The young Ioann in seeking salvation came also to these ascetics. The hegumen Pakhomii accepted him fondly and tonsured him into monasticism with the name Evthymii. Tonsure at so early an age reflects the outstanding spiritual traits of the young ascetic, which were evident to the perspicacious Pakhomii. During this period in time the Novgorod archbishop's cathedra-seat was occupied by archbishop Simeon, a simple monk elevated to archbishop. The virtuous life of the Monk Evthymii became known to the archbishop. Saint Evthymii was summoned to Novgorod and after a long talk with the vladyka he was appointed the archbishop's steward. During these times Novgorod archbishops occupied quite unique a position: independent of princely authority, they were elected directly by the veche-assembly and they assumed a large role in secular matters; moreover, it imposed upon them the administration of vast land-holdings. And an archbishop's steward under these conditions had to combine administrative talent with the utmost non-covetousness and deep Christian humility. Saint Evthymii fervently entreated the archpastor to send him away back again to Vyazhisch, but then he yielded.
In his new duty, Saint Evthymii evoked general astonishment and esteem, in that while occupying so important a position, and being at the centre of business life in a large crowded city, he as a monk asceticised as fervently as he would have in the deep forest. In 1421 archbishop Simeon died. Under the new hierarch, Evthymii I, Saint Evthymii again withdrew to his monastery. Soon however the monks of a monastery on Lisich Hill chose the saint as their hegumen. With the death of the Novgorod archbishop Evthymii I in 1429, the hegumen Saint Evthymii was then chosen archbishop of his native city, and on 29 November he entered into the temple of Saint Sophia. For four years the saint administered the Novgorod diocese, whilst putting off being acclaimed archbishop, and it was only on 24 May 1434 that he was consecrated at Smolensk. The archepiscopal laying on of hands was headed by metropolitan Gerasim.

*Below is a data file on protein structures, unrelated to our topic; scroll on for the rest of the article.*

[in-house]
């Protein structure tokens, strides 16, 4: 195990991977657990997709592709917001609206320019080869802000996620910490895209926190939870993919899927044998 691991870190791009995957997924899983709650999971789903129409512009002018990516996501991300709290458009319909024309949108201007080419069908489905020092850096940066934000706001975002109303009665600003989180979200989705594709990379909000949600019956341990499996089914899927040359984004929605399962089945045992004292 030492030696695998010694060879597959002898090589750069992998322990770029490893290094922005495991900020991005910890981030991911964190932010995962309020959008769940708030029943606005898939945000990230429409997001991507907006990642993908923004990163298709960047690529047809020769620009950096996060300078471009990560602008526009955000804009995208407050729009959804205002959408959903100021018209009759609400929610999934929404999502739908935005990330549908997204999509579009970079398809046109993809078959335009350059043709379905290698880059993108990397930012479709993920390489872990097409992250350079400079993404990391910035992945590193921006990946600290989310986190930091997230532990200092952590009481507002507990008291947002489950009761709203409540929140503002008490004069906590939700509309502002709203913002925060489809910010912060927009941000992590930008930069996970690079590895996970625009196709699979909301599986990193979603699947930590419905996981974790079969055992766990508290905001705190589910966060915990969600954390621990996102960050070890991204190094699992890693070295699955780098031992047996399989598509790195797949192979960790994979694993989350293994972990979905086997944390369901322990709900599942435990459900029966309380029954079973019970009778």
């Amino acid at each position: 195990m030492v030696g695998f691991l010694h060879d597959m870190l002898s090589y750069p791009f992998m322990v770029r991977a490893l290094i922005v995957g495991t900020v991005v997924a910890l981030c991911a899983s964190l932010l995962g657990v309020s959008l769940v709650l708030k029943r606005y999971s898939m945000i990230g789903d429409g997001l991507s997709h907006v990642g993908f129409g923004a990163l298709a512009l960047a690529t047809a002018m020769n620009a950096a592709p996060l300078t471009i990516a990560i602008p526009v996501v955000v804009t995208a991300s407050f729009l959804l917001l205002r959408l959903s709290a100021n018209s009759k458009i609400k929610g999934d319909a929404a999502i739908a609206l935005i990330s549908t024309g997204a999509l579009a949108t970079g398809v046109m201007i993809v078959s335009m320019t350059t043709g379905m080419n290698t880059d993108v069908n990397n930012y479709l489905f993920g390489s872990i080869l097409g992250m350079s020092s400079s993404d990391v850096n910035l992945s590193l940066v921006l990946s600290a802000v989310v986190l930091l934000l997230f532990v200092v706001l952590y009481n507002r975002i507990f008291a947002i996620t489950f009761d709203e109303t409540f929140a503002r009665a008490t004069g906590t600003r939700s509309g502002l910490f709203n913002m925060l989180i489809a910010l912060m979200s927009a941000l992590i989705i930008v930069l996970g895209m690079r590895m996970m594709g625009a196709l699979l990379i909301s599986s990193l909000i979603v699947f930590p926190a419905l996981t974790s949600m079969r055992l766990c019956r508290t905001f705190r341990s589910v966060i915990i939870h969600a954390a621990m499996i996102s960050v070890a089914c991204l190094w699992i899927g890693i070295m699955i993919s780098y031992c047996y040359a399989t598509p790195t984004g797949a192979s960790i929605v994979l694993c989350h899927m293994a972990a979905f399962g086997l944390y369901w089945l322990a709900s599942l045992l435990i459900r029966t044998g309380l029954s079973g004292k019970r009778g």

Saint Evthymii wisely governed his diocese over the course of 29 years, zealous in the fulfilling of his archpastoral duty. Saint Evthymii toiled much at the construction and restoration of churches, especially after the devastating conflagrations of the years 1431 and 1442. The Sophia cathedral was richly embellished by the saint, and in the Novgorod Kremlin there was built several new churches. "If thou dost wish to see, -- writes Pakhomii the Logothete, -- some few from the number of his great works, go to the temple of Saint Sophia. There thou wilt catch glimpse the temples of saints built by him, standing like hillocks. Not by the voice, but in the deed do they bespeak their varied charm. This was bestowed me by archbishop Evthymii, -- proclaims the one church; while another sayeth -- so magnificently hath he adorned me; and yet a third one doth relate -- he did build me up from the very foundations. The temple of great John Chrysostom, tall and beautiful, with the hand of a Chrysostomos he blesses and from its face is proclaimed: "In as thou hast erected me a temple-habitation, I in turn shalt beseech the Creator to prepare thee habitation in Heaven". The cathedral temple of the Wisdom of God, Saint Sophia, answering from over the years in its restoration by him, proclaimeth: "He hath returned me to mine original grandeur, he hath adorned me with holy icons, he -- is my praise and beauty". Saint Evthymii built also a church in honour of his Guardian Angel [i.e. Russian idiom for "patron saint"], and in 1438 he built at Vyazhitsk monastery a stone church in honour of Saint Nicholas; and in the following year -- a stone church in honour of Saint John the Theologian with a refectory and consistory. Zealous for the Glory of God, Saint Evthymii concerned himself over the increase of spiritual books. From this period is found quite many a Divine-service book, transcribed "under authority of archbishop Vladyka Evthymii". Despite his abundant works, the saint always promptly fulfilled the monastic rule: whatever he did not succeed doing by day he accomplished by night. An hour before Matins the saint rose up for cell prayer. Often the whole night he spent without sleep; he wore chains, but no one knew about them until his end. The first week of Great Lent the saint spent at Vyazhitsk monastery in silent prayer, eating nothing.